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Korea’s 53rd National Treasure Is a Gorgeous Dog You’ve Never Heard Of

Korea’s 53rd National Treasure Is a Gorgeous Dog You’ve Never Heard Of

What, ask you, is South Korea’s 53rd National Treasure?

Kim Jong-un’s right ear? Nope – its this guy. This delectably adorable lil’ derpface is the Jindo Dog.

 

Photo Source: Nicole Plus Traveling

Can you blame them?


Photo Source: Petmag
 

So, what do you need to know?

1. They’re kind of a big deal

The Jindo Dog, named for the coastal island to which it is native, received its national treasure status in 1962, and has been further safeguarded under the Cultural Properties Protection Act. Jindo dogs have become so iconic as a part of the Korean national identity that they marched out during the opening ceremonies of the 1988 Summer Olympics in Seoul.

Photo Source: NY Times

South Korean President Park Geun-hye even has a Jindo of her own.  

 


Photo Source: Imgur 
 

2. They’re extremely loyal pups


Photo Source:Traveling Tomboy
 

Jindo dogs are beloved and renowned for their unwavering loyalty and devotion to their masters. Originally bred as hunting dogs, these pups travelled in packs, catching and standing over their prey while one returned to guide their owner to the same location. They are still known to do this – some owners report being awoken and summoned in the night to be led to a stray squirrel. Or a very, very delicious sock.


Photo Source: Traveling Tomboy
 

 

3. They have a famous mascot

No where is the Jindo dog more famous than in the 300-home village of Dongri-Ji on Jindo island where etched visibly into a mountainside is: “Homecoming White Dog Village.”


Photo Source: Visit Korea
 

The obsession with these dogs is rooted in the recent legend of Baekgu, a Jindo dog who, after being sold to a new owner 160 miles away from its original home (across a water barrier, mind you!) returned 7 months later, exhausted but delighted to reunite with his original owner. He remained at his mother’s side until he passed away, and was later memorialized in the village with a tombstone, a bronze statue and a stone monument inscribed with “Growing children should learn from the loyal white dog.”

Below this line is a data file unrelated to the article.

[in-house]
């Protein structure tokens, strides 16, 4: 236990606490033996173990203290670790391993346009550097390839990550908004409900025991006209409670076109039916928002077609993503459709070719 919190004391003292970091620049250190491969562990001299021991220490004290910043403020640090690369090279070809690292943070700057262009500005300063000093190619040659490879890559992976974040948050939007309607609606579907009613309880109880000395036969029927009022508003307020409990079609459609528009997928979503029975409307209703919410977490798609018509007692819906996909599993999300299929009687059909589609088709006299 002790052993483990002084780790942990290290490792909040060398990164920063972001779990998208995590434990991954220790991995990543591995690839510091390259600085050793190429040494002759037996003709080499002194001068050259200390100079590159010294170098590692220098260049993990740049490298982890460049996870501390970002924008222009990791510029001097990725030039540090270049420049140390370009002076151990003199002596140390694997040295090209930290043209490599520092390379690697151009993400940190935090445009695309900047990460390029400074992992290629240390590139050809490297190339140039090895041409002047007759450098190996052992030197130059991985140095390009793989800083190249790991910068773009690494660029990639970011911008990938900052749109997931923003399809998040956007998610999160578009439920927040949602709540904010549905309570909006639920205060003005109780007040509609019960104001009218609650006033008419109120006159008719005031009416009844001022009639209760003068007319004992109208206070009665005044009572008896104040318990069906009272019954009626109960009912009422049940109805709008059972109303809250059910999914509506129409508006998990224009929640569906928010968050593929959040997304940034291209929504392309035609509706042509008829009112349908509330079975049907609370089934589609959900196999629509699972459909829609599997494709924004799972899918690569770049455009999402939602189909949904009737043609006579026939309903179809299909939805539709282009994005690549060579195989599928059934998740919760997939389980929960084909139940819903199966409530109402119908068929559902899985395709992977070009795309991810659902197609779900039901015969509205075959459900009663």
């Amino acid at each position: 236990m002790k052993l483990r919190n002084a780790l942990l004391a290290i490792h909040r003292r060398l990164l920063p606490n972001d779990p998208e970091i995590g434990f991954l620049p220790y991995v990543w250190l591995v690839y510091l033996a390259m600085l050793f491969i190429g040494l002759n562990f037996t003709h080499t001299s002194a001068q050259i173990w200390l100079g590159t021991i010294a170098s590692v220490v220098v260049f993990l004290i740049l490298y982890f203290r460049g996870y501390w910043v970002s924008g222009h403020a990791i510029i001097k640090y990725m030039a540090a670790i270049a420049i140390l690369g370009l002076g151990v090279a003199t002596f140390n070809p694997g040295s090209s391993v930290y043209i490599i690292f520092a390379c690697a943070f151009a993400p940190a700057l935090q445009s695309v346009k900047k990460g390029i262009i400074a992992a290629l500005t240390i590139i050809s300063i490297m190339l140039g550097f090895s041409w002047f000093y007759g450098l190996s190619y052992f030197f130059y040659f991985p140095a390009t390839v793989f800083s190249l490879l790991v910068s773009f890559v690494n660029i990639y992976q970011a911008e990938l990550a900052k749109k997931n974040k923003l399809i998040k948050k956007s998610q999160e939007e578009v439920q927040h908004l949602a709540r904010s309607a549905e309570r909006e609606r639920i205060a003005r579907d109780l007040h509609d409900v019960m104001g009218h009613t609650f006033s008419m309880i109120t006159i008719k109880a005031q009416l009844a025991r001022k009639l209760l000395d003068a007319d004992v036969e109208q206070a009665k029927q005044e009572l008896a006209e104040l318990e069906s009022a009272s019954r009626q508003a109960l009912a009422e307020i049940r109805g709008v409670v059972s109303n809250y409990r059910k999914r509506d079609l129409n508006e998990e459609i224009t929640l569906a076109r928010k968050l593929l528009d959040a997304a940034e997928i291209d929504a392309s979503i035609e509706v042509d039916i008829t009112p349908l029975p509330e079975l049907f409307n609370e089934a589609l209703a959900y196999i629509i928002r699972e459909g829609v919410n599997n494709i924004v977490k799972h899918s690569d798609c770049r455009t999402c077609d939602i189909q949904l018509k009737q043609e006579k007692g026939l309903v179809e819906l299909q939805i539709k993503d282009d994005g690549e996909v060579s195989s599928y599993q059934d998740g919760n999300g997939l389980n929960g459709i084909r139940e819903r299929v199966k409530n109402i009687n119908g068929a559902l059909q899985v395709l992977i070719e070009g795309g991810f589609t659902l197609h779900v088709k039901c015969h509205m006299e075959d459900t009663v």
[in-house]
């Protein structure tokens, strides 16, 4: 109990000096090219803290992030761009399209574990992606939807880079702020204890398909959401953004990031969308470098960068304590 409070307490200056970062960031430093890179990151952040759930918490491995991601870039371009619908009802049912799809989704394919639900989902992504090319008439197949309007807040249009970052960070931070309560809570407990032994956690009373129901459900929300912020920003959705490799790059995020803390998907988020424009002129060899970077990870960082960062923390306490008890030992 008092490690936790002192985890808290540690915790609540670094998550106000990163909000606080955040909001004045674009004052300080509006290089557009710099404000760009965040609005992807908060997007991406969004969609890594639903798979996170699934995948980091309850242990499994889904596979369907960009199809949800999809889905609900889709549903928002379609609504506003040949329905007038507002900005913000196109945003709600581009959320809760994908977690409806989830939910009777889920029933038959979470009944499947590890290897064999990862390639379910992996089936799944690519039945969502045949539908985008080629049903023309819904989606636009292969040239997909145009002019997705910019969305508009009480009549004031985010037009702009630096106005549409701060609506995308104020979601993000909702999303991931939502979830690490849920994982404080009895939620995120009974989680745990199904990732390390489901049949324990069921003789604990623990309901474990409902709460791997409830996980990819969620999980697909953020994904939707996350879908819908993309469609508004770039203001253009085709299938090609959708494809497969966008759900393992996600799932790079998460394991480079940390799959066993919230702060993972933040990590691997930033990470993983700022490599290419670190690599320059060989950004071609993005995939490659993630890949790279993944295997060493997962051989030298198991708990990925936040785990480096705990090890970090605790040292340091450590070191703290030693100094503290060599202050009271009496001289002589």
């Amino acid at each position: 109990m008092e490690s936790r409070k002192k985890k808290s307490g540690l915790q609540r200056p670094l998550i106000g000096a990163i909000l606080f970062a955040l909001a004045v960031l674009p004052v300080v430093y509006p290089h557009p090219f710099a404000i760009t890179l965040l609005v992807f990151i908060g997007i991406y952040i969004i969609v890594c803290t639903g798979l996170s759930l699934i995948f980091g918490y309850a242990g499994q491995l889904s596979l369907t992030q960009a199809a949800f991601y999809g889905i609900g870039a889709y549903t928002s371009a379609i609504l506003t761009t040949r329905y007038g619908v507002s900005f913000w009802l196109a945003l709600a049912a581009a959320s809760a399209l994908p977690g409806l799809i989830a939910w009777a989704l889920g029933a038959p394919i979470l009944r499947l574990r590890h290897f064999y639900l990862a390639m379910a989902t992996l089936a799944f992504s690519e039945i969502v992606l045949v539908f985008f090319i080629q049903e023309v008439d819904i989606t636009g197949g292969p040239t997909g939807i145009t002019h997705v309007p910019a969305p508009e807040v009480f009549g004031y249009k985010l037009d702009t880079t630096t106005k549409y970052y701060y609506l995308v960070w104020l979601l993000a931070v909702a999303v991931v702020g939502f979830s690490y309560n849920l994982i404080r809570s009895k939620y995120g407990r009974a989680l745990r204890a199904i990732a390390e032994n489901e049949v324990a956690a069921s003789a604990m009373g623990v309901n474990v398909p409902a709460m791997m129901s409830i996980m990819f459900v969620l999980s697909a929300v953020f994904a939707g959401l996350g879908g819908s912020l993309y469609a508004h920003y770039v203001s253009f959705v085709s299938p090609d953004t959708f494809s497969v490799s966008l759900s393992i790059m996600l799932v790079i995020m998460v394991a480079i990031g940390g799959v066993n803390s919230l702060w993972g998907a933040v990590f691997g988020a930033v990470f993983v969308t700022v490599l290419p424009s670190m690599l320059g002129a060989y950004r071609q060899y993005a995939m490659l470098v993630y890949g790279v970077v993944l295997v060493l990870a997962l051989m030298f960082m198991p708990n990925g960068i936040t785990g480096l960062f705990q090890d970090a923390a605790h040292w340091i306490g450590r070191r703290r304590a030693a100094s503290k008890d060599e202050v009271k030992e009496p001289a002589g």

4. They’re ADORABLE

These fuzzy faces come in a number of colors, though the snow-white fur is best known and more popularly regarded as a government-recognized “Jindo.”


Photo Source: Mishes on Flickr
 


Photo SourceVan Middleton Photography
 

5. They have to deal with high standards of “pawfection”

You think you have to be pawfect? Try being a Jindo dog.

Photo Source: 
Dogs and Puppies

Due to the breed’s growing popularity, the Korean’s government has become tremendously committed to keeping the Jindo bloodline pure.

Specifically, if a dog is deemed Jindo based on an assessment of the dog’s ear, legs, tail and head, they are registered with the government, and a microchip is placed in their shoulder for proof of purebred status.


Photo Source: Kim Jae Seok on Flickr
 

More, the over 30,000-50,000 puppies that are brought to Jindo island every year arrive sterile to prevent inter-mix breeding, and cannot leave the island without a permit.

6. They want to find their furr-ever homes!

In villages like Dongri-Ji, breeding Jindo dogs is a way of life, as each dog can sell for up to $1000. As a consequence of rapid breeding, many purebred and interbred mixes that are deemed “imperfect” are left without a home. But you can help!


Photo Source: Andrew Doughman on Flickr
 


Photo Source: Traveling Tomboy
 

Organizations like Treasured K9, a NYC-based Jindo dog rescue group, pairs with organizations in Korea, and works to find Jindo dogs furever homes in the US with the pawfect parents.

Intelligent and fiercely devoted, as long as the Jindo has ample oppawtunity to run and play with frequent cuddles, “these dogs barely bark and often ‘housetrain themselves’ says Treasured K9’s founder, Kristen Edmonds.


Photo Source: Hannah Suh

To learn more about Jindo pups, check out this NY Times article and consider adopting one from Treasured K9!

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